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What Happens in Europe ...
06/28/2012 - FTI Consulting, Strategic Communications
A development that occurred in Britain last week bears watching here in the United States.
Vince Cable, the Business Secretary of Mr Cameron’s cabinet, presented to Parliament measures that would allow shareholders of companies listed in the UK to cast binding votes on executive remuneration. This came in response to shareholder dissatisfaction at pay packages for executives whose companies have underperformed.
Under the rule, companies would have to gain majority support from their shareholders at least every three years, and any payments must be within the approved scope. If companies wish to change pay policy they must submit the new policy to shareholders for re-approval. There will still be an annual advisory vote on how pay policy was implemented in the previous year, including sums paid to directors. At the same time, companies must also disclose a single figure for of total pay for executives in an effort to make complicated pay schemes easier to understand and more comparable. Finally, shareholders must approve “exit” payments for departing executives.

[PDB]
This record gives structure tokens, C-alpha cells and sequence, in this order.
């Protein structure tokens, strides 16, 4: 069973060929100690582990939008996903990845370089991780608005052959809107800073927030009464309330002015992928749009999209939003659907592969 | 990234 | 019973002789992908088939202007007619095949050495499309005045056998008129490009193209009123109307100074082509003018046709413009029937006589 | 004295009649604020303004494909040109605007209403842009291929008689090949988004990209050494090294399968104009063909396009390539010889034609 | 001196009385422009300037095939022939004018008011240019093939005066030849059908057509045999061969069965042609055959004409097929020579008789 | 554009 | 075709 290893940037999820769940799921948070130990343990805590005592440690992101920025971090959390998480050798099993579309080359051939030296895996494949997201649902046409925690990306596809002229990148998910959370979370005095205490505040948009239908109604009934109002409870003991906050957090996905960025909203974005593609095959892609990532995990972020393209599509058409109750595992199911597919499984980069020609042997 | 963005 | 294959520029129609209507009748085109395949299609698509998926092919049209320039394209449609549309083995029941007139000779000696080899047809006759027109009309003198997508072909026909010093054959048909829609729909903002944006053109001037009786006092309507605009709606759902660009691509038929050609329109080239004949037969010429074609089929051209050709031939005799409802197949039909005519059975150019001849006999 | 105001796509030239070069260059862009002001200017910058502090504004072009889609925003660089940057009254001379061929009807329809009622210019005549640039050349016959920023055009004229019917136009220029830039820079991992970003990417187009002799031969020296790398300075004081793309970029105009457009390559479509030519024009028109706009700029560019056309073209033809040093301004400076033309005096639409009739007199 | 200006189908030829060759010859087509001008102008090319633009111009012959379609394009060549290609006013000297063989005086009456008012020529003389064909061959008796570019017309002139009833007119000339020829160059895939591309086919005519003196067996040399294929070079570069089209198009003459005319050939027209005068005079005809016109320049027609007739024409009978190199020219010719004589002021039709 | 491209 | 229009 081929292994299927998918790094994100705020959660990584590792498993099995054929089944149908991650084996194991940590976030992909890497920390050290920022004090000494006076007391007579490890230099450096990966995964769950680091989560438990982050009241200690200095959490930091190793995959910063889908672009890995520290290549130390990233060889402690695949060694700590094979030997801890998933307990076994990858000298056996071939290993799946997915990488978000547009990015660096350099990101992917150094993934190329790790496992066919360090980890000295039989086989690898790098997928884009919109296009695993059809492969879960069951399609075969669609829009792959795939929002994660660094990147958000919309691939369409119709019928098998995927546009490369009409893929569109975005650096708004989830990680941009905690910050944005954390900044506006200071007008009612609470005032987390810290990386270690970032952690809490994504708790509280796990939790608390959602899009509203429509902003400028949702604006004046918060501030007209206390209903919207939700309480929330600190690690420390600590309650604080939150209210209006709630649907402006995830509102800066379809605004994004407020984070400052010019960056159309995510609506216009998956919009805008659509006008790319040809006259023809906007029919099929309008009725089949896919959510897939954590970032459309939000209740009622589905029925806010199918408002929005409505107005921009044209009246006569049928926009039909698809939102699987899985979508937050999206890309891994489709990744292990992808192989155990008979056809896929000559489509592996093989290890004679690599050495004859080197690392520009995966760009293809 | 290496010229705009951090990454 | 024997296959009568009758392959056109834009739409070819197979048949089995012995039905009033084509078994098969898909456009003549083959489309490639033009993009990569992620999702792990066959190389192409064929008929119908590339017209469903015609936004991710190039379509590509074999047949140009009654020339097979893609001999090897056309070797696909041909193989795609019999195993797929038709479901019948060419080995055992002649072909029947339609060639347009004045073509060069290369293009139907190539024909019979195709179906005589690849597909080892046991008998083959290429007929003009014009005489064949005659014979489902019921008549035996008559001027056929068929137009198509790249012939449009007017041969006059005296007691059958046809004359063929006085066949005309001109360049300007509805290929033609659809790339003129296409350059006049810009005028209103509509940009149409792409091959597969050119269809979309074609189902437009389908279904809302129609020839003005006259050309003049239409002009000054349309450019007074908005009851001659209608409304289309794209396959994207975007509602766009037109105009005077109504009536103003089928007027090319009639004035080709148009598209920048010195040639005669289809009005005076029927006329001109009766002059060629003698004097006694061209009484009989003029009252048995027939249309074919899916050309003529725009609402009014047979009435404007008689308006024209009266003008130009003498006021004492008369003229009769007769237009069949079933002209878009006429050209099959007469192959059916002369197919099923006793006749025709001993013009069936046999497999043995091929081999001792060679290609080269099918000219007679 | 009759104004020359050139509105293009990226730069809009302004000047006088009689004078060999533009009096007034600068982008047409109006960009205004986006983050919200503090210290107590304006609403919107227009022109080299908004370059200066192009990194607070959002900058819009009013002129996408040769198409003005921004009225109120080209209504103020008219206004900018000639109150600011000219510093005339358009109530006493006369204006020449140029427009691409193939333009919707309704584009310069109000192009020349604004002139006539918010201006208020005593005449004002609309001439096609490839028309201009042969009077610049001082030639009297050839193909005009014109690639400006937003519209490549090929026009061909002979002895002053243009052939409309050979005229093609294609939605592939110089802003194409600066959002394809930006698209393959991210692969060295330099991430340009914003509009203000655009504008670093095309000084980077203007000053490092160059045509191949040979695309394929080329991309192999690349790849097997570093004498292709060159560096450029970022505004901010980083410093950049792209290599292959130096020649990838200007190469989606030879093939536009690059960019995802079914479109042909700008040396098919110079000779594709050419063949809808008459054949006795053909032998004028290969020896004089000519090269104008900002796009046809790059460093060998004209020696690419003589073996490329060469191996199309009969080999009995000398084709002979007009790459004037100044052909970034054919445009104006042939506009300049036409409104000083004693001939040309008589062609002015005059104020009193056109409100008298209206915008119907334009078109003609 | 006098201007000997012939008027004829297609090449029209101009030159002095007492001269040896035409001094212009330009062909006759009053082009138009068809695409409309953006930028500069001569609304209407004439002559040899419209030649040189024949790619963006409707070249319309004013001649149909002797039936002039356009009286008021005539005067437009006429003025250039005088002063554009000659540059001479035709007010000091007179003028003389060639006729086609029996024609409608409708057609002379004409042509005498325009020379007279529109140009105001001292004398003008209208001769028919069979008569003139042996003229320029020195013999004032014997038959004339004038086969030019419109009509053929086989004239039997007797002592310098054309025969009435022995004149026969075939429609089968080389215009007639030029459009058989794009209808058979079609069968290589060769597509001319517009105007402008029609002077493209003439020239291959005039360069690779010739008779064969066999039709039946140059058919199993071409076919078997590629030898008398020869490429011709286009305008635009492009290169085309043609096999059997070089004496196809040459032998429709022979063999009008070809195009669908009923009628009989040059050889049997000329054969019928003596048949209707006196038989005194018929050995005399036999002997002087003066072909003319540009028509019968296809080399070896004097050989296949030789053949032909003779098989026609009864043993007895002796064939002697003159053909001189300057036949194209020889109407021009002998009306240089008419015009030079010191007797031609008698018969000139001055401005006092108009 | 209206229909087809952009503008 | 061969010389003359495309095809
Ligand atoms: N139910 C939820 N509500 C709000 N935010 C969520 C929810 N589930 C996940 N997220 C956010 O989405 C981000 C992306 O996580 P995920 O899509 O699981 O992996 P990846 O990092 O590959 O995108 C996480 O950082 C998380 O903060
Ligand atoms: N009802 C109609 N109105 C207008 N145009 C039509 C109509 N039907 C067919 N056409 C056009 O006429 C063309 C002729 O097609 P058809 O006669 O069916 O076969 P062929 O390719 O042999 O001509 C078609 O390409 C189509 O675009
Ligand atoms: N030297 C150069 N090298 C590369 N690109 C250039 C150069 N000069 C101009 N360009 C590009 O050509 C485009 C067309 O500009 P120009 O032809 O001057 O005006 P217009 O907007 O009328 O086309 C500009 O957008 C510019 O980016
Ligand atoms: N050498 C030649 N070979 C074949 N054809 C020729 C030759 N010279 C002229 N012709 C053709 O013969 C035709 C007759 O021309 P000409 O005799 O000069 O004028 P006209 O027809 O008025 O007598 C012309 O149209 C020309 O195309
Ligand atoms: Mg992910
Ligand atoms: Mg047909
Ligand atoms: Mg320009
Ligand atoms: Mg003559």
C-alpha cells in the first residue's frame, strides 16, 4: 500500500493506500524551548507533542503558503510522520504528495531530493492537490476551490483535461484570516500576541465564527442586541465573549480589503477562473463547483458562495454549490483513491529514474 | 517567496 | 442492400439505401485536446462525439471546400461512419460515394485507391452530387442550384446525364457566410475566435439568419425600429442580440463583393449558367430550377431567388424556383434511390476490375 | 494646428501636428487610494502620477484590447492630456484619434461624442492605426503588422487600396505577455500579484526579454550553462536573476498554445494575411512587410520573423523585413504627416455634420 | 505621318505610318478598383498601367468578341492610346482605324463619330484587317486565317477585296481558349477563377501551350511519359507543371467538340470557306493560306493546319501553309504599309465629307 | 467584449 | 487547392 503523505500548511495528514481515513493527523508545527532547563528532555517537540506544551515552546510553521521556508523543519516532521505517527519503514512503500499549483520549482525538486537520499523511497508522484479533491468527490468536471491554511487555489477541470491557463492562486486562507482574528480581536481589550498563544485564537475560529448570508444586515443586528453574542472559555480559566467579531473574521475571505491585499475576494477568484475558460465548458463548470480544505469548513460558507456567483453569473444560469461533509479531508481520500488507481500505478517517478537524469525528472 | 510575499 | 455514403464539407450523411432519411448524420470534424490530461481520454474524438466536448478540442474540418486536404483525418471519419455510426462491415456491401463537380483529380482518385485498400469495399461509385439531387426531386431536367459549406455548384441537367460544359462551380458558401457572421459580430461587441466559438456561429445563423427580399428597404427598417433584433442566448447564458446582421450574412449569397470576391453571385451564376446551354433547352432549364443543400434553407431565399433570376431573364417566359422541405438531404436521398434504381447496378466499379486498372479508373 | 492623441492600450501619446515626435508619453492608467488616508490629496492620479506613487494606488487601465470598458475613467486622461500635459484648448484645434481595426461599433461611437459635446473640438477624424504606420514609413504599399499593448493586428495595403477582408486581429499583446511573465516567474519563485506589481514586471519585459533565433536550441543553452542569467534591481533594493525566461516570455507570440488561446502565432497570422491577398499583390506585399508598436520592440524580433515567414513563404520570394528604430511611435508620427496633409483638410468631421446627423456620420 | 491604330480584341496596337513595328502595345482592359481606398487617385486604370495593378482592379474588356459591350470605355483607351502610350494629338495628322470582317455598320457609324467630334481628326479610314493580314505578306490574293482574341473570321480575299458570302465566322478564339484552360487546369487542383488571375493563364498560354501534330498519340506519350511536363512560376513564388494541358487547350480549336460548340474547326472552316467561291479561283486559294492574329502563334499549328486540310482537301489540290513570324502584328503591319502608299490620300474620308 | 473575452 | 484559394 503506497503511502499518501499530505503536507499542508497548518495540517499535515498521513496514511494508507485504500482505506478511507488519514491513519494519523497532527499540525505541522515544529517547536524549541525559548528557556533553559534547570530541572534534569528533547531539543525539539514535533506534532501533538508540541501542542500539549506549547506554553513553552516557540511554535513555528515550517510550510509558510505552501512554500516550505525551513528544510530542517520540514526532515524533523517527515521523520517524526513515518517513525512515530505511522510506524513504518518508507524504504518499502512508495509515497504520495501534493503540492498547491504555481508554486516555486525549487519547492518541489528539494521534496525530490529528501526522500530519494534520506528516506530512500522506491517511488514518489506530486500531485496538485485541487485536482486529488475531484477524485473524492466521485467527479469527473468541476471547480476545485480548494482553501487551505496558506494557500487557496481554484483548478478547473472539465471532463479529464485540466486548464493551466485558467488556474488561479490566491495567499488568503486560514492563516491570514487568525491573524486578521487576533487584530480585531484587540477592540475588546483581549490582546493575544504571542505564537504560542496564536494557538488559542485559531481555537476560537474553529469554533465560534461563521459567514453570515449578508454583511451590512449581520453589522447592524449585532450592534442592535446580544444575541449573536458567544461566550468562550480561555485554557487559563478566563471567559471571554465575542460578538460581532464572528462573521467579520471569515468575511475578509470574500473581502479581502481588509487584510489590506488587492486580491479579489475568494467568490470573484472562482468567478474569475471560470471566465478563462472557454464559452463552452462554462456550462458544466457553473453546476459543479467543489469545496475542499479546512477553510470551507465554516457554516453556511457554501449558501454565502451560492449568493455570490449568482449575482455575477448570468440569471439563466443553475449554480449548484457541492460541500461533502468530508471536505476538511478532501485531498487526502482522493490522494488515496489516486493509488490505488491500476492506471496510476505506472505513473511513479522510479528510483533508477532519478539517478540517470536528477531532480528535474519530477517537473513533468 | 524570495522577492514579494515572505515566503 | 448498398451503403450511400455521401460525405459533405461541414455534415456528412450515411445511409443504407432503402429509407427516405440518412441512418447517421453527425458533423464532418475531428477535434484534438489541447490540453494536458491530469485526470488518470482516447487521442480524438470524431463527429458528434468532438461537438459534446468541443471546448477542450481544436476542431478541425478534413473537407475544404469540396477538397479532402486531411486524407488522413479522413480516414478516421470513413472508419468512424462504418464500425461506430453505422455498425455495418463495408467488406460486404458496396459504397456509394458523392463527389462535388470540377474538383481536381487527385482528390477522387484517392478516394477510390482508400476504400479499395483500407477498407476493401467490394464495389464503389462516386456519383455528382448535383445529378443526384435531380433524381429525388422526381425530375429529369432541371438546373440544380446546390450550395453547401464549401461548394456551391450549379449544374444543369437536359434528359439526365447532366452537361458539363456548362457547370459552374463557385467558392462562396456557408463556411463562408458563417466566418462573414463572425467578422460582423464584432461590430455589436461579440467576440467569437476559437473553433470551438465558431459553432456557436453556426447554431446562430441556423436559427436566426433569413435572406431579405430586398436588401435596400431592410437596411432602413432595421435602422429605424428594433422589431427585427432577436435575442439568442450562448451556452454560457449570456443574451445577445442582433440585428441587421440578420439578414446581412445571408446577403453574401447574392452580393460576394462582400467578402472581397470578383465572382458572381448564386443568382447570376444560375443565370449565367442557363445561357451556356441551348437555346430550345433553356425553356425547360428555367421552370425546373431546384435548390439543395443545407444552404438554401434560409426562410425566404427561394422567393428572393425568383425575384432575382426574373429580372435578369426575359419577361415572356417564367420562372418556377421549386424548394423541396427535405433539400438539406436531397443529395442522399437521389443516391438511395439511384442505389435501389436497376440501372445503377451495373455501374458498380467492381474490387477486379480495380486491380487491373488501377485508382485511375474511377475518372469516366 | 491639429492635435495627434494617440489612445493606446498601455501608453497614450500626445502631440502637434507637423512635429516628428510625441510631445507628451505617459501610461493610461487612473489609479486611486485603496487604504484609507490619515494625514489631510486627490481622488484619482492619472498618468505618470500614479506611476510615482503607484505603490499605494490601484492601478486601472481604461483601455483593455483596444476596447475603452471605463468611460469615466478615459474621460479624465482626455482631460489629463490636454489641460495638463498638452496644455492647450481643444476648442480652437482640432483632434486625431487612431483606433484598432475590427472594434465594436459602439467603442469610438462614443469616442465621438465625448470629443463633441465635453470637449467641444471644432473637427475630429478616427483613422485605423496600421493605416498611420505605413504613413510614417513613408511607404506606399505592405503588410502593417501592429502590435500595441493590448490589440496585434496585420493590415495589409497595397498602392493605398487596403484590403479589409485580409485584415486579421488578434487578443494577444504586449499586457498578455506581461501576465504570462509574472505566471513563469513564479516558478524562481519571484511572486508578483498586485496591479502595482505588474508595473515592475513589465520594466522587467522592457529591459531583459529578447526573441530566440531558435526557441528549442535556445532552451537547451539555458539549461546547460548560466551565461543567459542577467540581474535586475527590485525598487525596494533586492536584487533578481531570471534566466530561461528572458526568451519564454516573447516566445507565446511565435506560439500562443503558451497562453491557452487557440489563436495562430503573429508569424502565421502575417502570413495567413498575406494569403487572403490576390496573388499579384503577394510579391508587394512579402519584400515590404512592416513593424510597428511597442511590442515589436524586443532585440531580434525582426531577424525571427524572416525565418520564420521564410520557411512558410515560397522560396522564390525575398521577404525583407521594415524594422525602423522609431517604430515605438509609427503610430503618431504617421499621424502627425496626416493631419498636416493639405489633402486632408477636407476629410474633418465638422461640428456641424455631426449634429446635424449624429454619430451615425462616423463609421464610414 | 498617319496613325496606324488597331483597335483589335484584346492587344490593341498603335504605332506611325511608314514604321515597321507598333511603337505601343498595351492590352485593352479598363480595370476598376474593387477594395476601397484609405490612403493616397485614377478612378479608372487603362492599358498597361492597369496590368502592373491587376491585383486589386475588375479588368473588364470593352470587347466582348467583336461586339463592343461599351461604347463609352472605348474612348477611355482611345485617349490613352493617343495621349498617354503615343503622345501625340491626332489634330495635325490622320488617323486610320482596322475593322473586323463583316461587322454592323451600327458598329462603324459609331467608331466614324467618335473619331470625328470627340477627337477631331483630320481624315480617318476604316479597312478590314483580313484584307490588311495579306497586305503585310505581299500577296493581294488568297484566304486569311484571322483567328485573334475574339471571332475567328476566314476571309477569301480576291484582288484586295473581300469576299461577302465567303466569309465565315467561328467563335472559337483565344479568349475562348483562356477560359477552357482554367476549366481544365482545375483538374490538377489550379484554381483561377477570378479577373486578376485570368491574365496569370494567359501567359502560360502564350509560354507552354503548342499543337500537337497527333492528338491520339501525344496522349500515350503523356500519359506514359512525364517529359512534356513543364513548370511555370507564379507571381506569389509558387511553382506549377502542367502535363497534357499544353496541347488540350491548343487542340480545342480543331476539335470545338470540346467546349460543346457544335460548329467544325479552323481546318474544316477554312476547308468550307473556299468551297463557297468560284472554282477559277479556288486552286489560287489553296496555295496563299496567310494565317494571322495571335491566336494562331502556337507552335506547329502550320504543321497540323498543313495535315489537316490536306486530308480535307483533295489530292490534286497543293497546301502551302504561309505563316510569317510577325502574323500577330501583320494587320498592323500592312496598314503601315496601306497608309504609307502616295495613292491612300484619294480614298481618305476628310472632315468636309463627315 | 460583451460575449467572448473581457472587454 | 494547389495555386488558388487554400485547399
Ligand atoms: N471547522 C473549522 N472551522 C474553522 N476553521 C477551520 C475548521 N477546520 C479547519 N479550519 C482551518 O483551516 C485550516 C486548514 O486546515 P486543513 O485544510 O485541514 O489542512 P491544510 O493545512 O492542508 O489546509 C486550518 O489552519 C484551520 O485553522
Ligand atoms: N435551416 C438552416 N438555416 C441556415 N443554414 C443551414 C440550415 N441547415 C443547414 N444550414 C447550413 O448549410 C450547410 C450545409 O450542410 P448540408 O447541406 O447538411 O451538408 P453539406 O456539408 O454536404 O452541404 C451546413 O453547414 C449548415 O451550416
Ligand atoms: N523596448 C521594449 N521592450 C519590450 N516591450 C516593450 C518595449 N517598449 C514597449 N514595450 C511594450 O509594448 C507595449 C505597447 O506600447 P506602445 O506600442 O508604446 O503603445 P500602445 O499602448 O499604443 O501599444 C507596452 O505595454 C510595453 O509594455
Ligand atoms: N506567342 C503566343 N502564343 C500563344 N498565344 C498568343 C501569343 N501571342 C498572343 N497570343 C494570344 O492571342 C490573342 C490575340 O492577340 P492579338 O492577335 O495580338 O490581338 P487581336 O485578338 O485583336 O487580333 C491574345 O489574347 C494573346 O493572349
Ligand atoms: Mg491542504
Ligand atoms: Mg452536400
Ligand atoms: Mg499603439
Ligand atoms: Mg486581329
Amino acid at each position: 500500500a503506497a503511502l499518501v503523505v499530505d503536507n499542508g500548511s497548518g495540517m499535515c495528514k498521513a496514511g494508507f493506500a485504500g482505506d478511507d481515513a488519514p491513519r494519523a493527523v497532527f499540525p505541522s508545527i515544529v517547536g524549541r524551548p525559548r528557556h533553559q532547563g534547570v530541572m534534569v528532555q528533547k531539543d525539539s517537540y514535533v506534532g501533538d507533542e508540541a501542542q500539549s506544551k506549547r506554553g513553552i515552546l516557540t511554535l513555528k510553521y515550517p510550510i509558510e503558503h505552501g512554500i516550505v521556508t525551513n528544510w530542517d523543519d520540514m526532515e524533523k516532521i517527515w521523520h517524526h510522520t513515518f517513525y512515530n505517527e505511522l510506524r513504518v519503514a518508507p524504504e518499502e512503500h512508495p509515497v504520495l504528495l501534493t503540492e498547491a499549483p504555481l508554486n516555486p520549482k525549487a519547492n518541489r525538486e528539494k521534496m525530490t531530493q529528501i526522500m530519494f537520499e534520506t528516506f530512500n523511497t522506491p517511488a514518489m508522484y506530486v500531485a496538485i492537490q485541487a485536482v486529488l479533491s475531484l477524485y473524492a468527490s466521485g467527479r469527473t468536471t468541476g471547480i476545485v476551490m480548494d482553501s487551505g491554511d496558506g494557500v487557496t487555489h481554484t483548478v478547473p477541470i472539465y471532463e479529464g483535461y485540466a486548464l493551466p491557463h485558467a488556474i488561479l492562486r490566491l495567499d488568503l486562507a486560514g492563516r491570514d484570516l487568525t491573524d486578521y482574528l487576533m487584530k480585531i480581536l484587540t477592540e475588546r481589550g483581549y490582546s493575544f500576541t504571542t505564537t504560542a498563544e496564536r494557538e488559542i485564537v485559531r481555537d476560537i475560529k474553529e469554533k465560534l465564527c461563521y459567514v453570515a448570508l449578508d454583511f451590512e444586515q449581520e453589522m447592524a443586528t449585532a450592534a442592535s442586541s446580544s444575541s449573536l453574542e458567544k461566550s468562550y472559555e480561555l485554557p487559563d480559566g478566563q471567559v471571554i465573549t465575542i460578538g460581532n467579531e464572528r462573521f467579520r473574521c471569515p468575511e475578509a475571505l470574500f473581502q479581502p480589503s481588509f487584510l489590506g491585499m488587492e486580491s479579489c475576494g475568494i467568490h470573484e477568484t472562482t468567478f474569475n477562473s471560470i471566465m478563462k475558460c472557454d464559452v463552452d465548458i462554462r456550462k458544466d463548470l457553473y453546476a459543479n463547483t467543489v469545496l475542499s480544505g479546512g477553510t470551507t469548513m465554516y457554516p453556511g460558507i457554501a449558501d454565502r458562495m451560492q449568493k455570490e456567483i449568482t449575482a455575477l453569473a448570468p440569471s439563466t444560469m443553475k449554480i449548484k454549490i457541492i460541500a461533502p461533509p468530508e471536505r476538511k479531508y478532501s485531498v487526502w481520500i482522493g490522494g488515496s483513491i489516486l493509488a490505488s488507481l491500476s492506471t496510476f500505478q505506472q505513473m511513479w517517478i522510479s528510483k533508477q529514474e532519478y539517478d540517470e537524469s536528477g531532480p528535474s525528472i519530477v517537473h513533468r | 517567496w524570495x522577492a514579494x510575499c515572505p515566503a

Mr Cable refused to back more radical recommendations from the High Par Commission that were supported by Labour, such as annual votes and representation by workers on compensation committees.
The rules are expected to be approved by Parliament and then become law in October 2013.
Many corporate governance developments occur in Europe and then are exported to the US, much the way say-on-pay was implemented there before it became law in the US. Given the angry shareholder sentiment that exists in the US, it is likely only a matter of time before the same regulations are enacted here.
In reality, though, if a binding shareholder vote on compensation were to be adopted in the US, the direct impact would be felt by only a small minority of companies. In the 2012 proxy season so far, the average shareholder support for compensation has been almost 90%, and only a handful of companies have failed to receive a majority of votes in favor of their comp plans.
Nevertheless, companies should not derive any comfort from this. FTI research shows that investors think companies have issues with their comp plans if their shareholder support falls below 80%, so even if a comp plan is “approved” by a majority of the votes cast, the company still could face challenges if it does not get support well above a majority. And while the US shareholder vote on compensation is non-binding, there are a number of mechanisms (director withhold votes, for example) by which shareholders can register their dissatisfaction and influence the affairs of the corporation.
This underscores the continued need for companies to engage with their shareholders to informally learn of concerns before they come to a public referendum.